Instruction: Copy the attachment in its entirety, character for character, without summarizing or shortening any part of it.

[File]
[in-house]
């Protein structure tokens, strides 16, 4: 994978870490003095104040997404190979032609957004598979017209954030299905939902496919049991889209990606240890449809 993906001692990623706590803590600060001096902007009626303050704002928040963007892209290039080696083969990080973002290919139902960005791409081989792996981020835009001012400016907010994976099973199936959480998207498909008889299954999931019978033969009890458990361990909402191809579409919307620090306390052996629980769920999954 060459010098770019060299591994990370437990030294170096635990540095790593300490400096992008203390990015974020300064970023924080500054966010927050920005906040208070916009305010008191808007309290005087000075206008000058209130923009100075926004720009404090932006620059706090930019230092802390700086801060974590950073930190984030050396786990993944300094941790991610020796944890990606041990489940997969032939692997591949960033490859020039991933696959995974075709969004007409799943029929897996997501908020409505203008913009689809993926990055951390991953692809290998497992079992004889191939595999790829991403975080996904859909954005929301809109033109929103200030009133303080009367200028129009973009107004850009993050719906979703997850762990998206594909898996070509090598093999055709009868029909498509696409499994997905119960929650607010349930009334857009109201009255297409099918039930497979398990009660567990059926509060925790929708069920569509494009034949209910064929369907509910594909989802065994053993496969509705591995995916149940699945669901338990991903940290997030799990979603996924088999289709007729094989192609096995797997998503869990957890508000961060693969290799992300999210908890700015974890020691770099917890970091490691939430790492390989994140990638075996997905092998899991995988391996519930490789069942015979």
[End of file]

[in-house]
């Protein structure tokens, strides 16, 4: 994978870490003095104040997404190979032609957004598979017209954030299905939902496919049991889209990606240890449809 993906001692990623706590803590600060001096902007009626303050704002928040963007892209290039080696083969990080973002290919139902960005791409081989792996981020835009001012400016907010994976099973199936959480998207498909008889299954999931019978033969009890458990361990909402191809579409919307620090306390052996629980769920999954 060459010098770019060299591994990370437990030294170096635990540095790593300490400096992008203390990015974020300064970023924080500054966010927050920005906040208070916009305010008191808007309290005087000075206008000058209130923009100075926004720009404090932006620059706090930019230092802390700086801060974590950073930190984030050396786990993944300094941790991610020796944890990606041990489940997969032939692997591949960033490859020039991933696959995974075709969004007409799943029929897996997501908020409505203008913009689809993926990055951390991953692809290998497992079992004889191939595999790829991403975080996904859909954005929301809109033109929103200030009133303080009367200028129009973009107004850009993050719906979703997850762990998206594909898996070509090598093999055709009868029909498509696409499994997905119960929650607010349930009334857009109201009255297409099918039930497979398990009660567990059926509060925790929708069920569509494009034949209910064929369907509910594909989802065994053993496969509705591995995916149940699945669901338990991903940290997030799990979603996924088999289709007729094989192609096995797997998503869990957890508000961060693969290799992300999210908890700015974890020691770099917890970091490691939430790492390989994140990638075996997905092998899991995988391996519930490789069942015979």